Walter Geovani’s art is crisp and beautiful, bringing Simone’s words to life. You can see the tracks of tears, the lines of scars, and a huge range of emotion in every character, making every page a delight. Together, these two have created a very real-feeling world that I know I’ll be spending a lot of time with as long as this series goes on. I never would have imagined liking this series before, but I’m glad I gave it a shot. I might have become a life-long Red Sonja fan.
Kevin Eastman, Bobby Curnow, Tom Waltz, and Ross Campbell
It’s been a long time since I’ve talked about what a great series Teenage Mutant Ninja Turtles is, but it’s still worth talking about. After nearly 30 issues, I’m still as attached to the series as I was with the first comic. But who doesn’t love the Teenage Mutant Ninja Turtles? Between the original comics series, the many cartoon series, this run, and the comic based on the animated series, the Turtles have a huge, huge fanbase of all ages and backgrounds.
This series definitely caters to fans of the original series and, to a lesser degree, the movies fans. It’s a darker, more gritty tale that reboots many of the classic elements found in both the comics and the movies. This new arc begins the story of the Ninja Turtles’ time in Northampton, Ma., where they, April O’Neil, and Casey Jones flee a too-hostile New York City that has fallen into the Shredder’s hands to recoup after the events of their last story arc. They are settling into a quieter lifestyle where they can recover and train in peace. However, a little part of New York has followed them into the countryside.
The story has always been great, if slow. It’s #29 and we’re only into the third (maybe fourth) arc of the series. There are times when I appreciate the time taken to tell the story, but a year to tell one facet of an ongoing can be wearisome. I can only hope that the slower lifestyle of Northampton doesn’t drag the plot further. Art, for this issue, is half and half. I love the way the Turtles look, but the human characters are a little weirdly shaped. If the rest of the arc drawn by Ross Campbell focuses on the Turtles rather than the O’Neils and Casey, it will be all right, but I’m worried about the human element of the story for the first time in my comics-reading career.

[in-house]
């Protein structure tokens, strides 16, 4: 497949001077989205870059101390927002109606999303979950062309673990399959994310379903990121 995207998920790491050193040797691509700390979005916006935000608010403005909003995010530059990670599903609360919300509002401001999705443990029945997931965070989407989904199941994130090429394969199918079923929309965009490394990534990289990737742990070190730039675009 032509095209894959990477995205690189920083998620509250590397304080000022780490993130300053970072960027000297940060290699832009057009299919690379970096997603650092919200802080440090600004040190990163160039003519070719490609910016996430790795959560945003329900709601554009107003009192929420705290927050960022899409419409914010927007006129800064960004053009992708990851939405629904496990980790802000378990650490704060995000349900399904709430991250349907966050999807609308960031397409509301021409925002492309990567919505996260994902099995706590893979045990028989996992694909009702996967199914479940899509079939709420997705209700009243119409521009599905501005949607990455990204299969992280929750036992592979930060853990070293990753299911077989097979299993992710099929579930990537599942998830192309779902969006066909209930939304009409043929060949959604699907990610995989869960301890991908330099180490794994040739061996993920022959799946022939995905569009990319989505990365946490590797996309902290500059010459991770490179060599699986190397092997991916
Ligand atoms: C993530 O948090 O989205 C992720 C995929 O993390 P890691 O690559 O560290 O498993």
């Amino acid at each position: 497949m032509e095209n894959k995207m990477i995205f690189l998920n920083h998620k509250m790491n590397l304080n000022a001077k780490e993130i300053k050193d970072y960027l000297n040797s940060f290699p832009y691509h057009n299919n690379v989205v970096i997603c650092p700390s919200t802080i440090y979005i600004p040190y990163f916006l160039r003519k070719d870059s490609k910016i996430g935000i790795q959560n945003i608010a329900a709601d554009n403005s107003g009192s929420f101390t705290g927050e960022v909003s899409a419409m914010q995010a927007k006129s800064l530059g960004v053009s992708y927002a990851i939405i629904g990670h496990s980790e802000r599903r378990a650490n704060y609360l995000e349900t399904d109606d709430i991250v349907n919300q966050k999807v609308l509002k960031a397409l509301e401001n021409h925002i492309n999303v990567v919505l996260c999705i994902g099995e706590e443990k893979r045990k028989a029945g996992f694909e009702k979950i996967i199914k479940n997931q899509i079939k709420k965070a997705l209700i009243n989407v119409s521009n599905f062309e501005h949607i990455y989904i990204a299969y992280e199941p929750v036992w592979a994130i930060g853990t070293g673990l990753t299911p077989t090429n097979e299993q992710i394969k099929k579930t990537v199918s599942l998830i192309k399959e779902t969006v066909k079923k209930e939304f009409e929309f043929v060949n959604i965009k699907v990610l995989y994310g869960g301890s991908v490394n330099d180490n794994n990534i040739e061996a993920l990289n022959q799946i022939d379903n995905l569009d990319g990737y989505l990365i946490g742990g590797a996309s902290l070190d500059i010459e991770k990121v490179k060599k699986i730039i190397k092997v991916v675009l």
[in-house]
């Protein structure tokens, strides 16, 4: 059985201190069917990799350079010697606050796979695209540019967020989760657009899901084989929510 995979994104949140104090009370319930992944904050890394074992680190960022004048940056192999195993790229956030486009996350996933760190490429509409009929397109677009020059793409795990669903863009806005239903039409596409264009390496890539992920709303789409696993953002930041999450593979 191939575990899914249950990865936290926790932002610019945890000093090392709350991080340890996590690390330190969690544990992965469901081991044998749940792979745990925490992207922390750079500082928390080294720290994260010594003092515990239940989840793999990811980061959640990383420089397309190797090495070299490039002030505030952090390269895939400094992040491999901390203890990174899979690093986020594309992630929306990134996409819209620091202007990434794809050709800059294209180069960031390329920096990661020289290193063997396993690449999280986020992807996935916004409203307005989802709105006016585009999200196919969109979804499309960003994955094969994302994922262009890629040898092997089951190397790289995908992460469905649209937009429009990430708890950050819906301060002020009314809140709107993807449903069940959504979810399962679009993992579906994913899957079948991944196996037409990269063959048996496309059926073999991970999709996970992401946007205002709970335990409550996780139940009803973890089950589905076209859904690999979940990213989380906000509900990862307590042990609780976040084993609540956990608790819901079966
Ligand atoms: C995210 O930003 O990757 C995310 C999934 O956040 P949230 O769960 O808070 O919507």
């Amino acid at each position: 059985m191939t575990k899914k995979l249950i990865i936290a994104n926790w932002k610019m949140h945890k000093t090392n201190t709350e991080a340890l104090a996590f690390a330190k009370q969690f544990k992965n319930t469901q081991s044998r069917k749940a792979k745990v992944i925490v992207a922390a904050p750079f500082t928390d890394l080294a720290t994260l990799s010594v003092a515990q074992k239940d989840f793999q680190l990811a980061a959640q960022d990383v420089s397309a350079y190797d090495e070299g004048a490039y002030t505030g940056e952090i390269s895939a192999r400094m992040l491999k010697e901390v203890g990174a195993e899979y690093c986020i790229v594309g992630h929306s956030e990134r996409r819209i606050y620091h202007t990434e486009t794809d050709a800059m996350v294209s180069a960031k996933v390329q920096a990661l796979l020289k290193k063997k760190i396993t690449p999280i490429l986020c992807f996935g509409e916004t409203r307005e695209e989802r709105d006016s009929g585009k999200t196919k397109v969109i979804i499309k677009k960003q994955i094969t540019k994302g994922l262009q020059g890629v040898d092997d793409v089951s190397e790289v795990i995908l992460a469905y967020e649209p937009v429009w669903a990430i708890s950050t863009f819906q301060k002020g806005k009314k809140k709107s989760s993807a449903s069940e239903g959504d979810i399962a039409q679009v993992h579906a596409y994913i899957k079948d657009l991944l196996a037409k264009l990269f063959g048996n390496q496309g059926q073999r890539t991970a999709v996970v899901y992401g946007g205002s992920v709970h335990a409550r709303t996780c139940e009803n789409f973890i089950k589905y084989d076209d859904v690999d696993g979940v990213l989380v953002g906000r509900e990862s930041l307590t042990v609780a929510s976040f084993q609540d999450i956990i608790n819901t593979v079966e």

Not out til April
Courtney Crumrin volume five is a very dimensional book. Art-wise, there’s a lot of space created inside the world we’re looking in on; it’s a very, very professionally executed comic. At first glance, I took Courtney’s noselessness for useless cutesy stylisation covering a lack of artistic confidence, but joke’s on me, I was wrong. Everybody else has a nose, an interesting nose that suits their face, and Courtney’s lack makes her unnerving and otherworldly–undercut by, yeah, the emoticon cuteness of a wee girl with no nose. It’s effective. Courtney isn’t something (I mean … someone) you can be sure of. That’s evidenced again and again and again, and it doesn’t cut down on our emotional connection to her, or our hope that, in the end, she’s “an OK kid.” Even as it demolishes the concept.
It’s a book of big dilemmas as well as big spaces, and it’s basically all about ethics. I’m enormously enthusiastic about that. I didn’t expect interpersonal observations to be so sharp; I didn’t expect the backstories to be uncompromising. We’re shown the characters from their own and others’ perspectives, and stories from multiple recollections; we are the eyeball of God and we see everything.
The only disappointment is the ending. I was hoping for anything but that; it feels too easy, and I’ve seen it before. Is the book worth it anyway? EMPHATICALLY YES.
— Claire Napier